People concerned about automation killing jobs might look at Helpshift’s strategy and similar automation approaches. By enabling businesses to build help or support into mobile apps, these new models are re-inventing support to get the job done.
Sure, they provide automated support in lieu of conventional agents, but they do so at a level where it often can be uneconomic to position live agents. The help these apps provide, which can be extensive, still means less attention than speaking with a live person. Here’s the thing, though — sometimes all customers want is a quick answer, not a drawn-out service “experience.”
The “just the facts, ma’am” approach to service crystallized back in 2010 in a Harvard Business Review article, “Stop Trying to Delight Your Customers.” In it we discovered that people living busy lives often desire a slimmed-down approach. So the science combines with new technology to provide app-level support for mobile apps, and no jobs are harmed in the process — at least not directly.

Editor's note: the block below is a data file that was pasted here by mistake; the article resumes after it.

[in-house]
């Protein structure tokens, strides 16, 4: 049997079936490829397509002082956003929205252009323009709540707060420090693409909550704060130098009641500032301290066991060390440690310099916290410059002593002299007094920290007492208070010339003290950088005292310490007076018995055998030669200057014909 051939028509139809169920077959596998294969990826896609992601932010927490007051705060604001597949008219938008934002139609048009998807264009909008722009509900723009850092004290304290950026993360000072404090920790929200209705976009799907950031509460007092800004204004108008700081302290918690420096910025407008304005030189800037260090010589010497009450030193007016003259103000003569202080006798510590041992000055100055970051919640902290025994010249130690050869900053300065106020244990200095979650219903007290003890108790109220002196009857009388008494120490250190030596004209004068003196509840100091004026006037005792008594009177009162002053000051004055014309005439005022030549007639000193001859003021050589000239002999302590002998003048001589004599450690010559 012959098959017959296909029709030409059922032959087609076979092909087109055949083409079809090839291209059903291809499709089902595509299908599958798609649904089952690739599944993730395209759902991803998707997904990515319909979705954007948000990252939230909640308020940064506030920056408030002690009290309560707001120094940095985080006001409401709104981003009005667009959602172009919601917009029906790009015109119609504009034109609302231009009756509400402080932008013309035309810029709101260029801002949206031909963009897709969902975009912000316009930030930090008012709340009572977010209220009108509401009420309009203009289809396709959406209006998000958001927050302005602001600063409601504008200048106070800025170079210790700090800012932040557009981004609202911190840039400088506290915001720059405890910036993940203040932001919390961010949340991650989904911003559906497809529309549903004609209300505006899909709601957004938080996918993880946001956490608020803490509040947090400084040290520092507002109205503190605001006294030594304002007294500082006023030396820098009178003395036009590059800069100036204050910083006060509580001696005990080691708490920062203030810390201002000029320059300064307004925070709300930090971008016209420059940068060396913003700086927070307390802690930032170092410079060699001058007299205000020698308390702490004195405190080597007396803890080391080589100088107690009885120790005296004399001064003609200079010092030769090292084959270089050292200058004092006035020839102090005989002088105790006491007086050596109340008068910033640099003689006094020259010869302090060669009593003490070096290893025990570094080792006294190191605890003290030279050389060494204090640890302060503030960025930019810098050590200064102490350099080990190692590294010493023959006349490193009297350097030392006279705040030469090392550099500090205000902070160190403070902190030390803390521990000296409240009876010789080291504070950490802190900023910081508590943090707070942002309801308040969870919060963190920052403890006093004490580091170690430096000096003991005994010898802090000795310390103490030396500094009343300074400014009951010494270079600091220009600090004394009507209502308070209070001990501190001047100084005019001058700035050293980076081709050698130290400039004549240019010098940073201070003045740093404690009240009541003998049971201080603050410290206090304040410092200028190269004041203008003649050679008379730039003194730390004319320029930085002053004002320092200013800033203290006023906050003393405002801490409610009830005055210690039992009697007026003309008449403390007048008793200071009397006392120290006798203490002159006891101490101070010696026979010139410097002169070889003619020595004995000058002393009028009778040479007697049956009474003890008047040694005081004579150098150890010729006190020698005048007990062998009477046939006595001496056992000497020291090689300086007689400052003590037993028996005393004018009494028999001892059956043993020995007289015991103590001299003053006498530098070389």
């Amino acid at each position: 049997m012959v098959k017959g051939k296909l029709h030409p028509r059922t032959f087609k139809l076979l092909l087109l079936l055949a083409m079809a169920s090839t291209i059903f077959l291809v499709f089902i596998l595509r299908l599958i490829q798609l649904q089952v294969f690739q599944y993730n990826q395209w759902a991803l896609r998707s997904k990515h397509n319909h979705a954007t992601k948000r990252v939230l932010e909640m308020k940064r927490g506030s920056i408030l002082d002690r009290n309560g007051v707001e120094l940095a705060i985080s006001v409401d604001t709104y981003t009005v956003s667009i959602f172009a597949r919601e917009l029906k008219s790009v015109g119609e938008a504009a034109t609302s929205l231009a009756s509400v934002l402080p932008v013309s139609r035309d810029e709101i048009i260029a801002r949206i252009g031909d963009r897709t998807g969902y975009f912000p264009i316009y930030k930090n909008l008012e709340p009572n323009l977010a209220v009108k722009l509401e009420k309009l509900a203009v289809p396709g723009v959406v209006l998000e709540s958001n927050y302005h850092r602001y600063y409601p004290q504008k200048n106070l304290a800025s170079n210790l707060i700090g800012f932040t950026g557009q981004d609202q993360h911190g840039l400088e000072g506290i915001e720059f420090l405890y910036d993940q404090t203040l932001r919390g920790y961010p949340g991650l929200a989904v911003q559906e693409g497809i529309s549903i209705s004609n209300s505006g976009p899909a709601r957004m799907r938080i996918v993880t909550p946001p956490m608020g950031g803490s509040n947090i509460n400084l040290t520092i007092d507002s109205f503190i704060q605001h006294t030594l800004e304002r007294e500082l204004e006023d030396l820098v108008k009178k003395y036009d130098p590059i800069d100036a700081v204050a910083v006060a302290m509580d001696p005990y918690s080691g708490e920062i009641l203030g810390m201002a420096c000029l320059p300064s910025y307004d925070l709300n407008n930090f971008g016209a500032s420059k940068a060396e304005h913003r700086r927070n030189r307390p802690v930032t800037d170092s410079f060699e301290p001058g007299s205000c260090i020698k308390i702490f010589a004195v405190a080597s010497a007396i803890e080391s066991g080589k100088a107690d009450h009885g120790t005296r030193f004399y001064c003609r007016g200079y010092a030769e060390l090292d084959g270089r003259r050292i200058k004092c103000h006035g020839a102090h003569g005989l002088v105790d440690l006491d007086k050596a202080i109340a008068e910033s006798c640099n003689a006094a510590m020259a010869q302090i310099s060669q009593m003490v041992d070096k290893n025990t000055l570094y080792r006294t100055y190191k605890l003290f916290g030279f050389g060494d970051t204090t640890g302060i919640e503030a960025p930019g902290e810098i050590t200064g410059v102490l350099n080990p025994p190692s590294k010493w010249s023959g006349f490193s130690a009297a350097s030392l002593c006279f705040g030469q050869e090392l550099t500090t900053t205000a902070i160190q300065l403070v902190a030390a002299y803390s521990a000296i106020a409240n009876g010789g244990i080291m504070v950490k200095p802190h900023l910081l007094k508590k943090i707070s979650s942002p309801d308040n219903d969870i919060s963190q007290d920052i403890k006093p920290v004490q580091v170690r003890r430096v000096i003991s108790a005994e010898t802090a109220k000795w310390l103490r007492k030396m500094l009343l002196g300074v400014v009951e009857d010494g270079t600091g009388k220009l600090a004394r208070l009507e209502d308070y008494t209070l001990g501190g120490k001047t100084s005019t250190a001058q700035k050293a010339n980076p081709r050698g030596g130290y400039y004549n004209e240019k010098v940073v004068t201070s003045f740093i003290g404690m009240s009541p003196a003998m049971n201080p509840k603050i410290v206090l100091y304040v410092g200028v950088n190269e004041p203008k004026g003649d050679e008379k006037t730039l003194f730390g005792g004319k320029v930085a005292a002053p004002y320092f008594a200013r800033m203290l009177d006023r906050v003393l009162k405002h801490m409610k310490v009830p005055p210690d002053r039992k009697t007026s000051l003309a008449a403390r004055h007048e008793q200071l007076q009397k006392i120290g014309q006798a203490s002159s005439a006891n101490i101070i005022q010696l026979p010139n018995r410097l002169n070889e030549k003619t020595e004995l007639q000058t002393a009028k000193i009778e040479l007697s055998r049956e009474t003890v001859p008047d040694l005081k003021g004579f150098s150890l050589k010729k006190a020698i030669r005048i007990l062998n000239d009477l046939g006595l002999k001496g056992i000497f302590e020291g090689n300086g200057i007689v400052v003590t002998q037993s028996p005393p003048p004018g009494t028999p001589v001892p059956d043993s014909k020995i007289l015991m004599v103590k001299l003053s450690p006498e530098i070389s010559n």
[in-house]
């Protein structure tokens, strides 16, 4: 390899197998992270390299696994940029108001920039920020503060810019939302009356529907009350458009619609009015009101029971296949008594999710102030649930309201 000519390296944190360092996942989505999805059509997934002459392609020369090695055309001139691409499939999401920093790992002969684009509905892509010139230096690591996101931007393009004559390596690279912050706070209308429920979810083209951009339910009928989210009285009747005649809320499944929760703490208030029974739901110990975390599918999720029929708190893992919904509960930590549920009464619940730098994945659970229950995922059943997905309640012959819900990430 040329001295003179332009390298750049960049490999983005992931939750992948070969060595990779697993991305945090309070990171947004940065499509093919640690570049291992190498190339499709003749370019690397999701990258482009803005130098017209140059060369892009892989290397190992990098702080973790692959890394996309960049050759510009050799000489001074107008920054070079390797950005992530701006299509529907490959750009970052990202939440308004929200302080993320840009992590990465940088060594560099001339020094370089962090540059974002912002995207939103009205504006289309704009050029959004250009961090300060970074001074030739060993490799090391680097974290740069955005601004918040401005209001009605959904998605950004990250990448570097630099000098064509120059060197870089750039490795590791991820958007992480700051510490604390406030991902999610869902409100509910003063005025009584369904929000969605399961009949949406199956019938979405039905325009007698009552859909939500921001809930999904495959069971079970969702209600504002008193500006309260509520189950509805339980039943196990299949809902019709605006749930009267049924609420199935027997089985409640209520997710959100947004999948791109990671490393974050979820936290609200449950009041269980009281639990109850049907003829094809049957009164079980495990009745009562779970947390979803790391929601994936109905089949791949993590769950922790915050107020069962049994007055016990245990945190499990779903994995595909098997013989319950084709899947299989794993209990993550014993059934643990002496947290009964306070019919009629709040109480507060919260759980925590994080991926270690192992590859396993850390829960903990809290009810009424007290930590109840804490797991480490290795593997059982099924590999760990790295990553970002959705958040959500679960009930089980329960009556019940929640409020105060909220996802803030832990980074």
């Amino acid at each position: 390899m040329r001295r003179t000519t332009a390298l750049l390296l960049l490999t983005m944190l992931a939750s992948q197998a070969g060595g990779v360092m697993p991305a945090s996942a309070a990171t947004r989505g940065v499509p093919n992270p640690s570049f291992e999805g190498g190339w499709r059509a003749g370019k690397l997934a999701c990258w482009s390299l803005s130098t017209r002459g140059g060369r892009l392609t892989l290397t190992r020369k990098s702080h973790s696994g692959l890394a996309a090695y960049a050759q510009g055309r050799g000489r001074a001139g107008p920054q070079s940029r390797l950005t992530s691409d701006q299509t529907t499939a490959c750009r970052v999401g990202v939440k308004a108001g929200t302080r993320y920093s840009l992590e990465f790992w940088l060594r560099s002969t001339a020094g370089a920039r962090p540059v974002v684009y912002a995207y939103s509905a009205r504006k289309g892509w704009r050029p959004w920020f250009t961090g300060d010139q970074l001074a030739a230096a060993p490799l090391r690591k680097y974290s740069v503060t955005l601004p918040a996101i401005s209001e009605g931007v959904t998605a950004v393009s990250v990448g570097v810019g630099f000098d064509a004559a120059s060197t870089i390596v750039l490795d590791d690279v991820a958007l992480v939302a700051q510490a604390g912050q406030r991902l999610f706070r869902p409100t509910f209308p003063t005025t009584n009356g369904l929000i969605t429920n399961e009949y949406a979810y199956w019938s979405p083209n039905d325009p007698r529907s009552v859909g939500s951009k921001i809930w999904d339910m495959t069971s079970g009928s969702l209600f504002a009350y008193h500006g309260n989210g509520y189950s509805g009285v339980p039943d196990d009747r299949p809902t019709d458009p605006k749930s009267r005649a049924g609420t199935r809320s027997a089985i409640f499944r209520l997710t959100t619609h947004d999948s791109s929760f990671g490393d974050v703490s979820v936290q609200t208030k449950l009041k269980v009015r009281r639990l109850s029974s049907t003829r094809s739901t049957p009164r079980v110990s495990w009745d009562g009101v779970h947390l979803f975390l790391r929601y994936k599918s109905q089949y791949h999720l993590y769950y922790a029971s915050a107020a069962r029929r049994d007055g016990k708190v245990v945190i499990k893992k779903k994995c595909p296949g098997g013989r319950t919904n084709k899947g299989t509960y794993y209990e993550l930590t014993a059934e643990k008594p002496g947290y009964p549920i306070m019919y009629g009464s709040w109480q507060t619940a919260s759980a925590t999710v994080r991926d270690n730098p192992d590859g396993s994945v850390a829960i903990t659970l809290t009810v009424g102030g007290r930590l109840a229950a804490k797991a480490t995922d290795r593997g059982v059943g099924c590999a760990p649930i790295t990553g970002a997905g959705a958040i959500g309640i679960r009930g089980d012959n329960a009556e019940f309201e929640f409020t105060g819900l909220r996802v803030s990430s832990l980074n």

Now, a company-sponsored research effort reveals how this new approach to service works.
Who’s Hiding the Intuition?
Almost half (45 percent) of consumers surveyed said they would be interested in trying mobile apps that offered live customer support.
That’s important, because it suggests a need that’s not being met at the moment. Too often, the tendency with mobile apps is to assume they’re intuitive because, hey, they’re on a mobile device, right?
Well, um, the app might be intuitive — and the developer may have worked hard to make it so — but that doesn’t mean the underlying business process that the app supports is intuitive. Business processes have a way of making the most obvious things murky, and that can be true especially with large bureaucratic organizations like airlines.
As it happens, airlines are a great candidate for inline online help.
Back to the survey. Seventy percent of people said they wanted to use in-app support in airline apps, and 47 percent cited convenience as the primary driver.